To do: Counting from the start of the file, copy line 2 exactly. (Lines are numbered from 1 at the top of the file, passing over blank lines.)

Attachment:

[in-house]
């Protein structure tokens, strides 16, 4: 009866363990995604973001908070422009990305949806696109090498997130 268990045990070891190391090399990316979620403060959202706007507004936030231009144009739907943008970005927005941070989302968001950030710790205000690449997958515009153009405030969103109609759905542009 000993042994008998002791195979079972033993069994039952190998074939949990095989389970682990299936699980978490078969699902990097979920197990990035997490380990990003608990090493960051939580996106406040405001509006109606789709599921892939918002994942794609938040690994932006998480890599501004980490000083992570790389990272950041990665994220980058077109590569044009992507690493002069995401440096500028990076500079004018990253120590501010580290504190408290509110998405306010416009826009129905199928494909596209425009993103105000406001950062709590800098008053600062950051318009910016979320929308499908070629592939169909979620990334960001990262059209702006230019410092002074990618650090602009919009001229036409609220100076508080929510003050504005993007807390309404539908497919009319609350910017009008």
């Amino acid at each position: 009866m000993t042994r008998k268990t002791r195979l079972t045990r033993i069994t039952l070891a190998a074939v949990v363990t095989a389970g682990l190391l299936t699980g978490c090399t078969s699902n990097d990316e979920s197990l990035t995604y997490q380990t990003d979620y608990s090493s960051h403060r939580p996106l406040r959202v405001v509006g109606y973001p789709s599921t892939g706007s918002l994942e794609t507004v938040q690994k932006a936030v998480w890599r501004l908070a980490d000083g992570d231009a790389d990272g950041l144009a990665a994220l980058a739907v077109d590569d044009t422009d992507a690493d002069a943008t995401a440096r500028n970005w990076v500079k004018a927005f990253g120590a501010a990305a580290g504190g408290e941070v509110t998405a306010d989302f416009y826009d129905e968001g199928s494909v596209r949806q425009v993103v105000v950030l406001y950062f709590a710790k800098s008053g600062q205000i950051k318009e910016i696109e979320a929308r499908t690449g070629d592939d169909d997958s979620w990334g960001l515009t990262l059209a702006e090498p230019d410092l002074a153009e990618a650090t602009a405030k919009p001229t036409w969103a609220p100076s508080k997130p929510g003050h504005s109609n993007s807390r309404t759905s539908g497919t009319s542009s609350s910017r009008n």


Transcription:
């Protein structure tokens, strides 16, 4: 009866363990995604973001908070422009990305949806696109090498997130 268990045990070891190391090399990316979620403060959202706007507004936030231009144009739907943008970005927005941070989302968001950030710790205000690449997958515009153009405030969103109609759905542009 000993042994008998002791195979079972033993069994039952190998074939949990095989389970682990299936699980978490078969699902990097979920197990990035997490380990990003608990090493960051939580996106406040405001509006109606789709599921892939918002994942794609938040690994932006998480890599501004980490000083992570790389990272950041990665994220980058077109590569044009992507690493002069995401440096500028990076500079004018990253120590501010580290504190408290509110998405306010416009826009129905199928494909596209425009993103105000406001950062709590800098008053600062950051318009910016979320929308499908070629592939169909979620990334960001990262059209702006230019410092002074990618650090602009919009001229036409609220100076508080929510003050504005993007807390309404539908497919009319609350910017009008």